Armed with a few more pieces of information, you can be more prepared to decide whether your parents should move from their home to assisted care.
The routine that your parents have and their overall health will be important precursors to what level of assisted care they might need and how well they will make the transition. It is important to take an in-depth look at how they accomplish all the tasks required in a day: everything from cooking, to laundry, to driving, to paying bills. Your parents may be able to accomplish the automatic tasks that will reasonably get them through the day; it just might take them longer. However, there may be other signs that suggest that living independently at home might not be possible. Some families discover delinquent bills nestled in sock drawers while check books are in another part of the house. Some begin to notice that their parents clothe themselves in the same outfits each time they visit, yet the laundry detergent goes unopened. Some have even found pots and pans in the washing machine. The extent of the disruption of a regular routine can suggest the need for assisted living versus independent living. It can even suggest the onset of memory impairments that might require some additional assisted living needs.
Now, what about your parents’ health? When was the last time they saw their physician and for what condition? You might not be able to obtain this information from the physician due to privacy laws, but you can certainly get an overall sense of their health by exploring the medicine cabinet. How many medications are in there? What are they for? When are the expiration dates? Can your parents tell you what the medicine is, why they take it, how often, and what they do if they have a reaction to it? You can learn a lot by how specific (or not) the answers are to those questions. The determination of your parents’ health will give you the information to ask better questions about medication administration when visiting an assisted living community.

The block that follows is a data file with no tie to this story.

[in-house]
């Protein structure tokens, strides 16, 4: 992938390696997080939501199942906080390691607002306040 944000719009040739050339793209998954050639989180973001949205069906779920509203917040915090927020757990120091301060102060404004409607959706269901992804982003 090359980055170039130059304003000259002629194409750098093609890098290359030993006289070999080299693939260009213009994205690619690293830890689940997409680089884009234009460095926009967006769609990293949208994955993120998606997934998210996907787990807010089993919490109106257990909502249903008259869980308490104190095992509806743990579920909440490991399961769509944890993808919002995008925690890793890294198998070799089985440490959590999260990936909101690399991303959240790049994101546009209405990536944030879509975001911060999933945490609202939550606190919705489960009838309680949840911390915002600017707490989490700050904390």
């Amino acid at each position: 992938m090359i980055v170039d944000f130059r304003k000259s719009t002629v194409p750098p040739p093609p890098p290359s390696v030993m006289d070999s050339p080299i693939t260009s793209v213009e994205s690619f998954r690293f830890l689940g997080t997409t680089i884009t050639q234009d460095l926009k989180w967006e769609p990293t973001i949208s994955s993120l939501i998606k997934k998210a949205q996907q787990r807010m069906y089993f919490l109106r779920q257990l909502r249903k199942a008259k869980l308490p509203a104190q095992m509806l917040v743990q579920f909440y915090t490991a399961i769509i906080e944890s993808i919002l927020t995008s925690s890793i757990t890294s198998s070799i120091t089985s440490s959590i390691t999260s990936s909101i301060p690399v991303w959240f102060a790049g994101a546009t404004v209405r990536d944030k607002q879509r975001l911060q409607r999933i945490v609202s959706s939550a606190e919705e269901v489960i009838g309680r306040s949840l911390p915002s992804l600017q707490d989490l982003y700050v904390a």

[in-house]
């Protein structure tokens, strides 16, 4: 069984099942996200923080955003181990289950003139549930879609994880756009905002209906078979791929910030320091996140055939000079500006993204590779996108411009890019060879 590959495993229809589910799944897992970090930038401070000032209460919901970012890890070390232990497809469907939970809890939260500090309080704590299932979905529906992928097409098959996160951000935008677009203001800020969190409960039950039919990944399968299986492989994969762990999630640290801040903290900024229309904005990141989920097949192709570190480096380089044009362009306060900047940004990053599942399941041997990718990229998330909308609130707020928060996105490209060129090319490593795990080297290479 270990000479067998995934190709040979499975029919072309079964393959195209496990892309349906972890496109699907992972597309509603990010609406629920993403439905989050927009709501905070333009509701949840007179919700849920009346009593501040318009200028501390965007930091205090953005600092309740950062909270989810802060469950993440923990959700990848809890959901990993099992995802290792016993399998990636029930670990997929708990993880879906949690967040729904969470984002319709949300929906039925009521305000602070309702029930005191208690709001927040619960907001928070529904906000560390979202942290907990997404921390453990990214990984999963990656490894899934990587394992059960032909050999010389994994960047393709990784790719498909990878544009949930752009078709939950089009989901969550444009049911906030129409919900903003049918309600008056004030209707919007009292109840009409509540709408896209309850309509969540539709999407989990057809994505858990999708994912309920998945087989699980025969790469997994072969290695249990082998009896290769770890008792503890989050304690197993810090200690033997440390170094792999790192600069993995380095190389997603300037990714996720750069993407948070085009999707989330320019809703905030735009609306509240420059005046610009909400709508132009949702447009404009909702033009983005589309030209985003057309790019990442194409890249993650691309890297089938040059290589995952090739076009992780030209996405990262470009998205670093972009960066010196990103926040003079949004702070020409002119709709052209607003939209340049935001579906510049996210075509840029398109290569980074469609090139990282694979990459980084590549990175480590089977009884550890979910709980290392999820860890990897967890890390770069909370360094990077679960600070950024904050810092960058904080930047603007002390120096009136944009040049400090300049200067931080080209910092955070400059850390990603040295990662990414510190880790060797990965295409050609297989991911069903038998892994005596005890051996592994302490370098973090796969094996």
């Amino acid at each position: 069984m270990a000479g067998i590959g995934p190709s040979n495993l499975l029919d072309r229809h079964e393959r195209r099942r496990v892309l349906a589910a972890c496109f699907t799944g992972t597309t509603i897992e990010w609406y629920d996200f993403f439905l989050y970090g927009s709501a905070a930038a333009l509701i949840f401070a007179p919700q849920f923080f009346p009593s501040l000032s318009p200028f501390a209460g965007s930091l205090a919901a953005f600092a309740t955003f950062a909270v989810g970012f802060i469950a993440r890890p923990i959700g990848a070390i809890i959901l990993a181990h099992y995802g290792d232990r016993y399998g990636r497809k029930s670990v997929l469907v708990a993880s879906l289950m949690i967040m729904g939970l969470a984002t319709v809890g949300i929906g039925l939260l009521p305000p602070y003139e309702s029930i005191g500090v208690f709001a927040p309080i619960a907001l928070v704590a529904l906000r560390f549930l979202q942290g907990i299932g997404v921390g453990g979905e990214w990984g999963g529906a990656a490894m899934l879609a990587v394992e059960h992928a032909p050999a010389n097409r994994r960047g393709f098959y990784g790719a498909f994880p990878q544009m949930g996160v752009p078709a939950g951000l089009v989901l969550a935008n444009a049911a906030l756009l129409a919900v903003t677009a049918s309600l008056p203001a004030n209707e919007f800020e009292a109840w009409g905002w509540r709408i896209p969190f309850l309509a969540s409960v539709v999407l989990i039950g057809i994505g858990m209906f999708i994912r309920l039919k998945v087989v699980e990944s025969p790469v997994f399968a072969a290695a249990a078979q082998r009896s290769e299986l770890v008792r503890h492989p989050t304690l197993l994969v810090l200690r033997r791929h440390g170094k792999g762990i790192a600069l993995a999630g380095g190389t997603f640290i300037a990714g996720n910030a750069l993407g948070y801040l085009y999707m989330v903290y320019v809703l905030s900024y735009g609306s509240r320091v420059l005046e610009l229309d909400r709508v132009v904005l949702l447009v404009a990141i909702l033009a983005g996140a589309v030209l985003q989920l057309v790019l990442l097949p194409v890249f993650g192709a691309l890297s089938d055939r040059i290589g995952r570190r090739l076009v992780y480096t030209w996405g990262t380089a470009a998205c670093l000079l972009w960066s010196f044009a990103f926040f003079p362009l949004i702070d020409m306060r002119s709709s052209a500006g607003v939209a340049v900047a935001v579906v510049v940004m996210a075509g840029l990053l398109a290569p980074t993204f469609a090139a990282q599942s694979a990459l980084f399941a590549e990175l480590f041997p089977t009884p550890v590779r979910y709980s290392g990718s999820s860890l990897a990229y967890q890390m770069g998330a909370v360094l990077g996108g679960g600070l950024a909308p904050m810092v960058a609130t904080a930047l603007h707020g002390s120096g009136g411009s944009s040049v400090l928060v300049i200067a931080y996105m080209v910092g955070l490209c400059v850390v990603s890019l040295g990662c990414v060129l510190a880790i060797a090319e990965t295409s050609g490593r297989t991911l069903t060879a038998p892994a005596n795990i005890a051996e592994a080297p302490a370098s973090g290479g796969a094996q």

Finally, consider the type of support system that your parents’ currently have. Do they have friends with whom they visit or who regularly visit them? Are they active in their church? Do they have hobbies or activities that they enjoy? The answers to these questions will give you information to ask about activities, transportation, and social networks in an assisted living community.
So, you now have a wealth of information to begin your quest for an assisted living community that will match your parents’ needs. Now all you have to do is find it! HOW??? That comes next…